A Delaware vice chancellor on Thursday said testimony from the CEO of a cloud services firm embroiled in a long-running contract dispute with Charter Communications is needed to determine if his company's allegedly "reprehensible" conduct during litigation warrants dismissal of counterclaims it has lodged against Charter.
Harvey Weinstein's younger brother Bob argued Wednesday that a former Polish model's suit alleging she was sexually assaulted by the convicted Hollywood mogul at age 16 should remain in New York federal court.
California's highest court ruled Thursday that an international treaty dealing with service of process didn't trump a deal between a U.S. investment partnership and a Chinese font company to serve each other via courier, reviving the American company's bid to enforce a $414 million arbitral award.
A Nevada federal judge has thrown out a claim of unjust enrichment brought by a medical marijuana business investor that sought to recover $4.7 million in loans, saying the investor would have "unclean hands" if the court were to reach the company's alternative claim.
A New York federal judge has granted a Chinese manufacturer's bid to reopen a suit seeking to nix a $2.4 million arbitral award it won stemming from a U.S. generator recall, in light of the arbitrator's amended final award.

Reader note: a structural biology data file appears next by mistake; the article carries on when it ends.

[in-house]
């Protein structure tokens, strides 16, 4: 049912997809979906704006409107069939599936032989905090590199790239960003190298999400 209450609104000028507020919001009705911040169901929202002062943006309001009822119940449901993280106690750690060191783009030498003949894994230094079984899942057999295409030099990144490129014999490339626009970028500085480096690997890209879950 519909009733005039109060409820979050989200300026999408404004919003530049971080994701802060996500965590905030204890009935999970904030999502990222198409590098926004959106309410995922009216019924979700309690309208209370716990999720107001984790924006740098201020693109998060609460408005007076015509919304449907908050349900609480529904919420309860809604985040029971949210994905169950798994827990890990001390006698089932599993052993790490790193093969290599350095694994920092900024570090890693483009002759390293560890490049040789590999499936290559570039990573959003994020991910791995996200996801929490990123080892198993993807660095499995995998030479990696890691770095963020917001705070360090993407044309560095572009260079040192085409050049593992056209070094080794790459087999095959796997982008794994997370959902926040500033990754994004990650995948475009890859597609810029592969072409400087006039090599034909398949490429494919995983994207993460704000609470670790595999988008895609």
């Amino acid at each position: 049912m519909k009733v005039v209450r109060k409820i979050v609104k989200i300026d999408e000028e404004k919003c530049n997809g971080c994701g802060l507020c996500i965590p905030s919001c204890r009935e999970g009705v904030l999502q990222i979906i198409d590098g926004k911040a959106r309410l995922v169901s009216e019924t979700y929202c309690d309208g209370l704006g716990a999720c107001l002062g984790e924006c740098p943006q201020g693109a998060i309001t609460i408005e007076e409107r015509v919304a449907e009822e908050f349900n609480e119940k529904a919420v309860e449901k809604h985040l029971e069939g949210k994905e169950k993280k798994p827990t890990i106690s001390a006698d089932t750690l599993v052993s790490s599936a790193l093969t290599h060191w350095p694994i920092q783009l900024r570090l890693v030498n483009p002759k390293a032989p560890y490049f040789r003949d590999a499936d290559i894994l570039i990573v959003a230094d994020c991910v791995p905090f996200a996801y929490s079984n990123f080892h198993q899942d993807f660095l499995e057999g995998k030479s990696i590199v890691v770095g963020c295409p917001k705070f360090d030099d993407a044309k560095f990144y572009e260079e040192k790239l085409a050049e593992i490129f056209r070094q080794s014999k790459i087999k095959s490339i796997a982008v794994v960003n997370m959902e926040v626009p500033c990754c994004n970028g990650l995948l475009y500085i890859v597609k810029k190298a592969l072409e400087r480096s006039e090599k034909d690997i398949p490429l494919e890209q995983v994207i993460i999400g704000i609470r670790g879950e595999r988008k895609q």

If the FTC must use its rulemaking authority to regulate employee noncompete agreements, it should tread cautiously and let states make policy decisions for their citizens and economies, say Russell Beck and Erika Hahn of Beck Reed.
Judges have recently rebuked attorneys for wasting judicial resources to resolve minor issues during the COVID-19 crisis, including in a trademark lawsuit over unicorn drawings. But it is unfair to publicly flog lawyers for doing what they are trained to do, says Ronald Minkoff, chairman of Frankfurt Kurnit's professional responsibility group.
Organizations can take certain steps now to ensure they are able to meet environmental compliance obligations during the COVID-19 pandemic — or to obtain relief based on force majeure, impossibility or impracticability of performance, compliance-with-all-laws clauses, enforcement discretion, or emergency relief provisions, say Bernadette Rappold and Christopher Bell at Greenberg Traurig.
While we need to be physically apart at this time, lawyers and firms should be leaning into social media to reinforce and build relationships, and help guide clients through the coronavirus crisis, says marketing consultant Stefanie Marrone.
With prompt pay laws requiring strict adherence to contractual or statutory deadlines in Pennsylvania, New York and New Jersey, property owners and contractors should exercise caution in withholding payments for construction projects that may be due during the COVID-19 pandemic, say Teri Sherman and Gaetano Piccirilli at Klehr Harrison.